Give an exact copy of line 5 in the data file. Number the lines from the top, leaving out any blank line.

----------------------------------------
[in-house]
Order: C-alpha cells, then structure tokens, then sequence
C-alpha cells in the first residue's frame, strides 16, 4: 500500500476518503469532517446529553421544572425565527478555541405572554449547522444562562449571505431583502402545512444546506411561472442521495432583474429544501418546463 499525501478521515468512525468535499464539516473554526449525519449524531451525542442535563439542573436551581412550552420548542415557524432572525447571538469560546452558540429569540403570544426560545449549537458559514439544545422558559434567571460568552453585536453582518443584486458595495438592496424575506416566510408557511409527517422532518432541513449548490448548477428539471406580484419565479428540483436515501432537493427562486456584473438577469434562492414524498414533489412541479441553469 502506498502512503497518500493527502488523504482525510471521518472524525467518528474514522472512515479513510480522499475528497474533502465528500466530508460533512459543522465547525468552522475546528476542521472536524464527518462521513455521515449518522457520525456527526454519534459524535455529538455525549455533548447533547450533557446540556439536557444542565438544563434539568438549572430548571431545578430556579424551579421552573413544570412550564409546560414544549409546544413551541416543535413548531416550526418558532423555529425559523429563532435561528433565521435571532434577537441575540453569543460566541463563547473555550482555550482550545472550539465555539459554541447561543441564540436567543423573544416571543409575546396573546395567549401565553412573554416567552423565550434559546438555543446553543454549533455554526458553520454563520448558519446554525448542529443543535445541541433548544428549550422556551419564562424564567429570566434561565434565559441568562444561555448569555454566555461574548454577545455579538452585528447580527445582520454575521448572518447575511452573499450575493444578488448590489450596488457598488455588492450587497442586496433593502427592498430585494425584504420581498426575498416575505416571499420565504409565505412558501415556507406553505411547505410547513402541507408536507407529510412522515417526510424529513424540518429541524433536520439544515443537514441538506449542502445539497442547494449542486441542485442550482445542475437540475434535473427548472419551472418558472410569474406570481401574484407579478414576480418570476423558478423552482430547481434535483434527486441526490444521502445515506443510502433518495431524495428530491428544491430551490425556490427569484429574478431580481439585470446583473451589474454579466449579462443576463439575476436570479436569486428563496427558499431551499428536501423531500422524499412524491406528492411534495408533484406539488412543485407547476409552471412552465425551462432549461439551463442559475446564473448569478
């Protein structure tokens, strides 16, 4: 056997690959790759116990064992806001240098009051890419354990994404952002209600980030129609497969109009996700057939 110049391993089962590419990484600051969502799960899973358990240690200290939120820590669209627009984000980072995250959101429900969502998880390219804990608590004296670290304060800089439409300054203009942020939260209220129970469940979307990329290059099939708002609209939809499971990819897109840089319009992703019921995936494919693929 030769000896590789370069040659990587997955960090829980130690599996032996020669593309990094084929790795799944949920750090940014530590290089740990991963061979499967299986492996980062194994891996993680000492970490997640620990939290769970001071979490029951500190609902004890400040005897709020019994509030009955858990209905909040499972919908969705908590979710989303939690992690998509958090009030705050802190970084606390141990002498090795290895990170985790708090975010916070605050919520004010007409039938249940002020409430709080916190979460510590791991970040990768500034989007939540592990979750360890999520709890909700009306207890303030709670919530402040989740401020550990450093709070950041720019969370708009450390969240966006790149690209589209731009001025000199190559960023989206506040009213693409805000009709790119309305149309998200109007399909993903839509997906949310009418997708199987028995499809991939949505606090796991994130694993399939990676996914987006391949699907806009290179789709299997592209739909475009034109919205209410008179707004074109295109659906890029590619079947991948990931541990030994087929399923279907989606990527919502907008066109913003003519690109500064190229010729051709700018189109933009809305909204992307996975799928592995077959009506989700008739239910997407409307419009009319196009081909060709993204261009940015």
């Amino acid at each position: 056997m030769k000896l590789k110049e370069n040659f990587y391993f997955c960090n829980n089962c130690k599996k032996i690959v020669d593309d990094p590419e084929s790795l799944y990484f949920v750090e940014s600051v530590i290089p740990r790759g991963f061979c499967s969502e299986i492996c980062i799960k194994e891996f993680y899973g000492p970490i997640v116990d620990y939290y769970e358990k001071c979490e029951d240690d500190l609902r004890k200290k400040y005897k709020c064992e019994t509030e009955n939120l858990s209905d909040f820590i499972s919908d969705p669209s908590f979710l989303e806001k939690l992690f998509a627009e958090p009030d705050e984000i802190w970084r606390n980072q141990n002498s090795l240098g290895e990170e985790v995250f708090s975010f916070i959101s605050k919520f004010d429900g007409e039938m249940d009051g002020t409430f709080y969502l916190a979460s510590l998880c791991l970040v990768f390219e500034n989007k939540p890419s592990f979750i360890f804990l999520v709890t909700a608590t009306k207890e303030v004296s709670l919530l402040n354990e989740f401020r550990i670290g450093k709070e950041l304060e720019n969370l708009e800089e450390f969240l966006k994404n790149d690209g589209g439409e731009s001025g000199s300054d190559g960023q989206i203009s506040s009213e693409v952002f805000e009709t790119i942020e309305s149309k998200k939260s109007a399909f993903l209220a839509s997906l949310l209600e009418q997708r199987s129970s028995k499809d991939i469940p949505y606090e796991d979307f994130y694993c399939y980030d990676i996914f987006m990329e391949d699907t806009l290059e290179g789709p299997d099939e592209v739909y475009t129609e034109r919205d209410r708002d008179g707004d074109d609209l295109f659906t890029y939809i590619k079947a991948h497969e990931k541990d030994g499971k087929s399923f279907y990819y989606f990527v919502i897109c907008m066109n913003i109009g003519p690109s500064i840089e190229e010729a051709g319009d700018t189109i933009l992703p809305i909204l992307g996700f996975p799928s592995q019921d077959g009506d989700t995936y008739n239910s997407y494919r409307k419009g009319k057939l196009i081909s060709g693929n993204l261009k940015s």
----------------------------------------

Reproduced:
């Amino acid at each position: 056997m030769k000896l590789k110049e370069n040659f990587y391993f997955c960090n829980n089962c130690k599996k032996i690959v020669d593309d990094p590419e084929s790795l799944y990484f949920v750090e940014s600051v530590i290089p740990r790759g991963f061979c499967s969502e299986i492996c980062i799960k194994e891996f993680y899973g000492p970490i997640v116990d620990y939290y769970e358990k001071c979490e029951d240690d500190l609902r004890k200290k400040y005897k709020c064992e019994t509030e009955n939120l858990s209905d909040f820590i499972s919908d969705p669209s908590f979710l989303e806001k939690l992690f998509a627009e958090p009030d705050e984000i802190w970084r606390n980072q141990n002498s090795l240098g290895e990170e985790v995250f708090s975010f916070i959101s605050k919520f004010d429900g007409e039938m249940d009051g002020t409430f709080y969502l916190a979460s510590l998880c791991l970040v990768f390219e500034n989007k939540p890419s592990f979750i360890f804990l999520v709890t909700a608590t009306k207890e303030v004296s709670l919530l402040n354990e989740f401020r550990i670290g450093k709070e950041l304060e720019n969370l708009e800089e450390f969240l966006k994404n790149d690209g589209g439409e731009s001025g000199s300054d190559g960023q989206i203009s506040s009213e693409v952002f805000e009709t790119i942020e309305s149309k998200k939260s109007a399909f993903l209220a839509s997906l949310l209600e009418q997708r199987s129970s028995k499809d991939i469940p949505y606090e796991d979307f994130y694993c399939y980030d990676i996914f987006m990329e391949d699907t806009l290059e290179g789709p299997d099939e592209v739909y475009t129609e034109r919205d209410r708002d008179g707004d074109d609209l295109f659906t890029y939809i590619k079947a991948h497969e990931k541990d030994g499971k087929s399923f279907y990819y989606f990527v919502i897109c907008m066109n913003i109009g003519p690109s500064i840089e190229e010729a051709g319009d700018t189109i933009l992703p809305i909204l992307g996700f996975p799928s592995q019921d077959g009506d989700t995936y008739n239910s997407y494919r409307k419009g009319k057939l196009i081909s060709g693929n993204l261009k940015s």